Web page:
The International Monetary Fund endorsed nations’ use of capital controls in certain circumstances, making official a shift, which has been in the works for three years, that will guide the fund’s advice.
In a reversal of its historic support for unrestricted flows of money across borders, the Washington-based IMF said controls can be useful when countries have little room for economic policies such as lowering interest rates or when surging capital inflows threaten financial stability. Still, it said the measures should be targeted, temporary and not discriminate between residents and non-residents.
“Capital flows can have important benefits for individual countries across the fund membership and the global economy,” IMF staff wrote in a report discussed by the board on Nov. 16 and published today. They “also carry risks, however, as they can be volatile and large relative to the size of domestic markets.”
Countries from Brazil to the Philippines have sought in recent years to manage inflows of capital that put upward pressure on their currencies and threatened to create asset bubbles. The new guidelines will enable the fund to provide consistent advice, though rules prevent it from imposing views about managing capital flows on its 188 member nations.
IMF Managing Director Christine Lagarde has cited the shift on capital controls as an illustration of the fund’s attempts to modernize.
In some cases “temporary capital controls might prove useful,” Lagarde said in a Nov. 14 speech in Kuala Lumpur, Malaysia, a country that implemented such measures during the Asian financial crisis of the late 1990s and turned down IMF assistance. “Malaysia was ahead of the curve in this area.”
Not all countries welcomed the new guidelines. Paulo Nogueira Batista, who represents Brazil and 10 other nations at the IMF’s executive board, said that despite some progress from earlier work, the report puts too much emphasis on the benefits of capital flows and on their recipients and still shows a bias against capital controls.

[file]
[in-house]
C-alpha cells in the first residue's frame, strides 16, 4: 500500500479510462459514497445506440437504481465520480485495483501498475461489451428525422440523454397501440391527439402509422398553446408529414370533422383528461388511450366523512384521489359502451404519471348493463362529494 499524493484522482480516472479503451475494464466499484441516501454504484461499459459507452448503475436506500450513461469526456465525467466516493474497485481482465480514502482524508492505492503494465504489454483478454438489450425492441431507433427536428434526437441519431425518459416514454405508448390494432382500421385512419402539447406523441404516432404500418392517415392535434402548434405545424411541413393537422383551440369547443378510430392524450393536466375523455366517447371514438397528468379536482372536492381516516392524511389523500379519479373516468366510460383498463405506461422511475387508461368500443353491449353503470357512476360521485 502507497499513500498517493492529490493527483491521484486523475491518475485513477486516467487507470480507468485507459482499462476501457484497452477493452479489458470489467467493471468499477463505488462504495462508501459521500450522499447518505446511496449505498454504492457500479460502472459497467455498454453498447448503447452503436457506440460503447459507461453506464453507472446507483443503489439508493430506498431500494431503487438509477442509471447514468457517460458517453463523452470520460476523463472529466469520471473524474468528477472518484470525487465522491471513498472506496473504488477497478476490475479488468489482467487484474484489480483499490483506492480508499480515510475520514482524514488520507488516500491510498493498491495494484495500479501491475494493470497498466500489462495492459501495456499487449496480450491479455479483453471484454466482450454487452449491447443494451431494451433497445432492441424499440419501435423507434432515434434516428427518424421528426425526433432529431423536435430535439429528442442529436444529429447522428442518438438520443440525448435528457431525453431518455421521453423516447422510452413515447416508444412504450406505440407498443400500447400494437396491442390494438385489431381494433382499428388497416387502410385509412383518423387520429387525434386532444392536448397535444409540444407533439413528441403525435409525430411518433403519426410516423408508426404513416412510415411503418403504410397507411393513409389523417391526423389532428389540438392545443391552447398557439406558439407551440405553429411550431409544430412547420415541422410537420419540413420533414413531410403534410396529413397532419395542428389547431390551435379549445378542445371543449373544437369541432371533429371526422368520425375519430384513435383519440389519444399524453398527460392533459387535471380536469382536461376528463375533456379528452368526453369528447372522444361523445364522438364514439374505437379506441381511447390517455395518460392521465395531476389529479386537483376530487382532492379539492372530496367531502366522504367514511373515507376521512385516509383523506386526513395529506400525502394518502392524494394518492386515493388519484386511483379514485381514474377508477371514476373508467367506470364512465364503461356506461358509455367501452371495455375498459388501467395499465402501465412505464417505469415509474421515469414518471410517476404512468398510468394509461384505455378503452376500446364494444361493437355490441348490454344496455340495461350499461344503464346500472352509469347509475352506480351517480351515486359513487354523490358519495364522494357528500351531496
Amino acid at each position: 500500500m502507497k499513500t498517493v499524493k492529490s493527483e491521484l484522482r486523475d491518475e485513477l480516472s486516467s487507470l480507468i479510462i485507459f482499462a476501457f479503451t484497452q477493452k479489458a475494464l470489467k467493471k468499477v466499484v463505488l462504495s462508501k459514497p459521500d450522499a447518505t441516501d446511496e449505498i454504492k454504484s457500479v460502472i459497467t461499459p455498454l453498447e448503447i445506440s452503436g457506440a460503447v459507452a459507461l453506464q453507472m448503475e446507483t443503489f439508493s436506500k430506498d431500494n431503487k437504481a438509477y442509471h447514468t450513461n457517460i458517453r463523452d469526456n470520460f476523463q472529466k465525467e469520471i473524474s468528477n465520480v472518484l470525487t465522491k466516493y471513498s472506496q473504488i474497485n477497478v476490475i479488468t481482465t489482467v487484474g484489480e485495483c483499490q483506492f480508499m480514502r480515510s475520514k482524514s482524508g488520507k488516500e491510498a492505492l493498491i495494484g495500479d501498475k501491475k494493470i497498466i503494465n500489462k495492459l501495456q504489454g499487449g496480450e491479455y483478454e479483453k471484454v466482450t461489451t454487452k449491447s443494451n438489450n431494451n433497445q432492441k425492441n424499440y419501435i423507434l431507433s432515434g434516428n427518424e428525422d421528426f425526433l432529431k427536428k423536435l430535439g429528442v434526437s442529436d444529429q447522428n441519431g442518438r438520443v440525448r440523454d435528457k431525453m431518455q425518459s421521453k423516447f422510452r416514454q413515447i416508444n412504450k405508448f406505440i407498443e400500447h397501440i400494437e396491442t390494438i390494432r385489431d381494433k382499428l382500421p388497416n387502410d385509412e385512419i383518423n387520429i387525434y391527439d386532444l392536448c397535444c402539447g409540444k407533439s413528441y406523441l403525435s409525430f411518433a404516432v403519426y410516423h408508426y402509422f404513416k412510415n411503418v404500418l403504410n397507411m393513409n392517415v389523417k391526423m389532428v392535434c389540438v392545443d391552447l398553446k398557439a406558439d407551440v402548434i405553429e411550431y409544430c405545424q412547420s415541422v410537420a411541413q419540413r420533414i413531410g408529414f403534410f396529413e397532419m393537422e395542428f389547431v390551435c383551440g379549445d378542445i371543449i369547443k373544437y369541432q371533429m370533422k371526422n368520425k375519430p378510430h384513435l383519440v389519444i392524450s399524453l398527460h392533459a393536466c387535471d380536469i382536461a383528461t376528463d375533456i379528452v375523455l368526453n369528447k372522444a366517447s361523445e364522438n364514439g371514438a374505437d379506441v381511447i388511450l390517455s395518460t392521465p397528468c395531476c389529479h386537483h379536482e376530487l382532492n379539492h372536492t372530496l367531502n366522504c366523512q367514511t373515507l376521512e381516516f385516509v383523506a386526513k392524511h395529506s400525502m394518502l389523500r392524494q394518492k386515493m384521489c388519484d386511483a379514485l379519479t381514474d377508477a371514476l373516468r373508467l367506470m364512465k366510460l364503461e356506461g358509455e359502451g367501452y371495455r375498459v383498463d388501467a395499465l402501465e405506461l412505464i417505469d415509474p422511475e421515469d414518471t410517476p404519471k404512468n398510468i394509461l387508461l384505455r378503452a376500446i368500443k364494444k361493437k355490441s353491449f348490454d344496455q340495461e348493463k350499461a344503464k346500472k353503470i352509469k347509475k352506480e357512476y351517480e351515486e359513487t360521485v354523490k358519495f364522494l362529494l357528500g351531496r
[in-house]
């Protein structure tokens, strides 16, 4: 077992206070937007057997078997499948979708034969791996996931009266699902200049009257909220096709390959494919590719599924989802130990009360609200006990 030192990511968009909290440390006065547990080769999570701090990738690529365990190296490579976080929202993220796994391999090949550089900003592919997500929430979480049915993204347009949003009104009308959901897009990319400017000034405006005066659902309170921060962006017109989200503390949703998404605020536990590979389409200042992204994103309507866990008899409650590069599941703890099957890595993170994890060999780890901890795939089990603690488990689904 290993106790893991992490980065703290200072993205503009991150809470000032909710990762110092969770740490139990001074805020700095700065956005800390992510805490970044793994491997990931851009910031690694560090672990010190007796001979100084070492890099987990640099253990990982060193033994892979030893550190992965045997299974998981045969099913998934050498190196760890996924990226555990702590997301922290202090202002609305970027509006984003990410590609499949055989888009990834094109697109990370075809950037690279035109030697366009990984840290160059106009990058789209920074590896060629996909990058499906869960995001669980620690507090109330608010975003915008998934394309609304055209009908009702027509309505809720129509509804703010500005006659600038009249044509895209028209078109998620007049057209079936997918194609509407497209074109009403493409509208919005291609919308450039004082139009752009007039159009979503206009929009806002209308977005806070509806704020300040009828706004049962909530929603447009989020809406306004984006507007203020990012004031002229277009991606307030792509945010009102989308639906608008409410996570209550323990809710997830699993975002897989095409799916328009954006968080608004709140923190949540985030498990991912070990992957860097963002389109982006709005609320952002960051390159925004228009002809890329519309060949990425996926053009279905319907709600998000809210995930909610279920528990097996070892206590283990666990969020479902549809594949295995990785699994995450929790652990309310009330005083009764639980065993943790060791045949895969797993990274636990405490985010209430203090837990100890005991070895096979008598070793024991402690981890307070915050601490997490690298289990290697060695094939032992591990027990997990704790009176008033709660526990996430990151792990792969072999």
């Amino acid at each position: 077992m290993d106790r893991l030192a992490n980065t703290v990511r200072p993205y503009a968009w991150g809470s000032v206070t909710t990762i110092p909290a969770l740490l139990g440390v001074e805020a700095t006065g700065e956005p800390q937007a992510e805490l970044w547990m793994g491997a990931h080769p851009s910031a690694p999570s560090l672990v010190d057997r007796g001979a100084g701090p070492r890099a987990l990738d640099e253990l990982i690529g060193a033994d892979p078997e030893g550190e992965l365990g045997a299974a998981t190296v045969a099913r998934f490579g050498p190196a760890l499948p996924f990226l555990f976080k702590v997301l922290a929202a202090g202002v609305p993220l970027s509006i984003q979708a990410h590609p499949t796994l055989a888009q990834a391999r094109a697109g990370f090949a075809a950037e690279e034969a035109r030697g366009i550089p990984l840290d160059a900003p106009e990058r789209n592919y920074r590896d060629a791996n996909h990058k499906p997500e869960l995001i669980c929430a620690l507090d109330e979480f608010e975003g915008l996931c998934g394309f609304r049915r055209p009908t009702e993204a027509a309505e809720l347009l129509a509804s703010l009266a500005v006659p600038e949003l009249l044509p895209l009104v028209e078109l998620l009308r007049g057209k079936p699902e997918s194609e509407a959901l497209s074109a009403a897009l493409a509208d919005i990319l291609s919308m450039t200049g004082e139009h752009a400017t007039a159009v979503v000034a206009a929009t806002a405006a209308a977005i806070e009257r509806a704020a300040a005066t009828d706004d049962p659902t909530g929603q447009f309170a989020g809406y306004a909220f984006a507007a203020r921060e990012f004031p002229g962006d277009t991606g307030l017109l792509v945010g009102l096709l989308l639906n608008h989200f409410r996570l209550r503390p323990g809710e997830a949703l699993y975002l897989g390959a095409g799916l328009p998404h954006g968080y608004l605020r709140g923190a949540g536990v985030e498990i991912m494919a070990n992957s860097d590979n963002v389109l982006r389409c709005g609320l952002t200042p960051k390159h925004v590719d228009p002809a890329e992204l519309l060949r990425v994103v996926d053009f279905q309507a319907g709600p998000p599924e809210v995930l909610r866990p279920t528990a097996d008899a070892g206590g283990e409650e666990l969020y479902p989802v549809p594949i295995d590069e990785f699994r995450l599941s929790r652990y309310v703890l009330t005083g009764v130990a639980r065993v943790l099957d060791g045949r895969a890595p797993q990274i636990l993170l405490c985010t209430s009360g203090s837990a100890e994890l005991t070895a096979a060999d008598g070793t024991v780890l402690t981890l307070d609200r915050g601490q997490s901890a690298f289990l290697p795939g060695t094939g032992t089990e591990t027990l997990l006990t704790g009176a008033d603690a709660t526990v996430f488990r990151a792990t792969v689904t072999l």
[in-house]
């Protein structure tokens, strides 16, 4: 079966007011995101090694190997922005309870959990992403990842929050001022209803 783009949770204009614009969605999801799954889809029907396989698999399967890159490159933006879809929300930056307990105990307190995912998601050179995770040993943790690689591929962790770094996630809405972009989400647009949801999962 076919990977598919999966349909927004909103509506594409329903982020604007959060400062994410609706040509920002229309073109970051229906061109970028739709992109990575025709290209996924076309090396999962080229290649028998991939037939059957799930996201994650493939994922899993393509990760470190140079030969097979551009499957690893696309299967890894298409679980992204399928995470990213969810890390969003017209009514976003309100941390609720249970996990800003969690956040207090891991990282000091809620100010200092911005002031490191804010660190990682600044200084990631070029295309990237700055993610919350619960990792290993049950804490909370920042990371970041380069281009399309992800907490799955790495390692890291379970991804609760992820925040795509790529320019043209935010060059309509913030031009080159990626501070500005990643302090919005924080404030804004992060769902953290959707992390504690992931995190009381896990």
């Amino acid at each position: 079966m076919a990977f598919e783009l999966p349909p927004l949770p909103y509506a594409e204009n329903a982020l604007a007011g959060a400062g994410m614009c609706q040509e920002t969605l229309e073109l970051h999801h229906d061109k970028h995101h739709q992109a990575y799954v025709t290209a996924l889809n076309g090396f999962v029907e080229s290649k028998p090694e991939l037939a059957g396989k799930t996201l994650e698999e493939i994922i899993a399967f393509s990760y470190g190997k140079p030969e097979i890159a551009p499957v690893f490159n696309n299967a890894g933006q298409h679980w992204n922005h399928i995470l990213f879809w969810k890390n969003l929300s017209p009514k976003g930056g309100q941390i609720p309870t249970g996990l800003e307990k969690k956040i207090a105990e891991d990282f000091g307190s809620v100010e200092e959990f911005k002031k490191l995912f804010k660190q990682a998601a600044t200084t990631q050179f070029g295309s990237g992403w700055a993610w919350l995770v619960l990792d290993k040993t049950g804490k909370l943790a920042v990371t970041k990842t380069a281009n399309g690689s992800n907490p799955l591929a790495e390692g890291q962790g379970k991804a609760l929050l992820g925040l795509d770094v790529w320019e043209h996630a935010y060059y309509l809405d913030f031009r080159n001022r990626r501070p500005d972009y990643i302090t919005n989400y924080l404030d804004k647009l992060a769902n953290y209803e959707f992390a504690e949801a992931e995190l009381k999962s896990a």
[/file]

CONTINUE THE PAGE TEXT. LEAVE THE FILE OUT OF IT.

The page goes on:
“Any attempt to come up with recommendations should have been preceded by a deeper and broader analysis and much more empirical work, allowing the fund to draw on country experiences,” he said in a statement sent by e-mail. “Our chair does not consider itself part of this ‘institutional view.’”
The guidelines are “not set in stone” and will be reviewed and updated in the light of new experience and research, Vivek Arora, an assistant director in the IMF’s strategy, policy and review department, told reporters on a conference call today.
The report cautions countries against substituting capital controls for policies it says are needed first, such as currency appreciation or the buildup of foreign reserves. It also says capital controls are rarely sufficient on their own.
While the new guidelines represent a “major step forward” from the 1990s, the range of circumstances deemed acceptable for using capital controls is too narrow, said Kevin Gallagher, an associate professor of international relations at Boston University.
That makes it difficult for countries to fall into the right category, he said.
“It could have a chilling effect on countries’ ability to put in place regulations,” Gallagher said in a phone interview. “It will be tacitly endorsed by a lot of central banks and it will have an impact.”